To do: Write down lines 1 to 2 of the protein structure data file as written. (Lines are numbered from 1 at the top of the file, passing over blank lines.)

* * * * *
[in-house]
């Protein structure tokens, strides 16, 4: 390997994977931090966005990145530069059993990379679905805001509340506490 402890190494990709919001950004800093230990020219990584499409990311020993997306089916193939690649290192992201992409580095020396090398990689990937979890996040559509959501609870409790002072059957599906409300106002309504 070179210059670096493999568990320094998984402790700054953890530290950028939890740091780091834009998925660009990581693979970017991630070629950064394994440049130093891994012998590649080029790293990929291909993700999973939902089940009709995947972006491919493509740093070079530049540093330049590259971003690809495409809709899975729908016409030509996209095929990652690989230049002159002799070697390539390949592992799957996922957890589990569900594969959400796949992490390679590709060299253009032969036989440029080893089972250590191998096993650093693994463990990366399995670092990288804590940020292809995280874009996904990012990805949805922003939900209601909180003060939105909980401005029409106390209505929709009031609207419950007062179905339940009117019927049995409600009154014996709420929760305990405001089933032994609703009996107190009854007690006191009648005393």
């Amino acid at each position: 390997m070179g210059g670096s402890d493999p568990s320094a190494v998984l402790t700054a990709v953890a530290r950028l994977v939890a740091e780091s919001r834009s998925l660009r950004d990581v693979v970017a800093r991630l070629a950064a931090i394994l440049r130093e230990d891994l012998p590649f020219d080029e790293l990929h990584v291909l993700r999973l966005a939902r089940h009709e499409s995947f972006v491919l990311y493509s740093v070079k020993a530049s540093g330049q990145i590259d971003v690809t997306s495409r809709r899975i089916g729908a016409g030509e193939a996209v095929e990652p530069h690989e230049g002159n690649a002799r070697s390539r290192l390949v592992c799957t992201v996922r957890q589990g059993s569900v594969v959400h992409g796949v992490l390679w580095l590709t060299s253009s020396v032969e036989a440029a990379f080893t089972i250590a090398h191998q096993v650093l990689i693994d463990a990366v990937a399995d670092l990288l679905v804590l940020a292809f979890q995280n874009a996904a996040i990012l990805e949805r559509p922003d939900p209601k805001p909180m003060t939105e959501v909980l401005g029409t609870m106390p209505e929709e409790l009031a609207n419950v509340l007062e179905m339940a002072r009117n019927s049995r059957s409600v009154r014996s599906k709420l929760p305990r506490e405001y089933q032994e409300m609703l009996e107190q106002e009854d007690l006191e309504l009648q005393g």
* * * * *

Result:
[in-house]
């Protein structure tokens, strides 16, 4: 390997994977931090966005990145530069059993990379679905805001509340506490 402890190494990709919001950004800093230990020219990584499409990311020993997306089916193939690649290192992201992409580095020396090398990689990937979890996040559509959501609870409790002072059957599906409300106002309504 070179210059670096493999568990320094998984402790700054953890530290950028939890740091780091834009998925660009990581693979970017991630070629950064394994440049130093891994012998590649080029790293990929291909993700999973939902089940009709995947972006491919493509740093070079530049540093330049590259971003690809495409809709899975729908016409030509996209095929990652690989230049002159002799070697390539390949592992799957996922957890589990569900594969959400796949992490390679590709060299253009032969036989440029080893089972250590191998096993650093693994463990990366399995670092990288804590940020292809995280874009996904990012990805949805922003939900209601909180003060939105909980401005029409106390209505929709009031609207419950007062179905339940009117019927049995409600009154014996709420929760305990405001089933032994609703009996107190009854007690006191009648005393």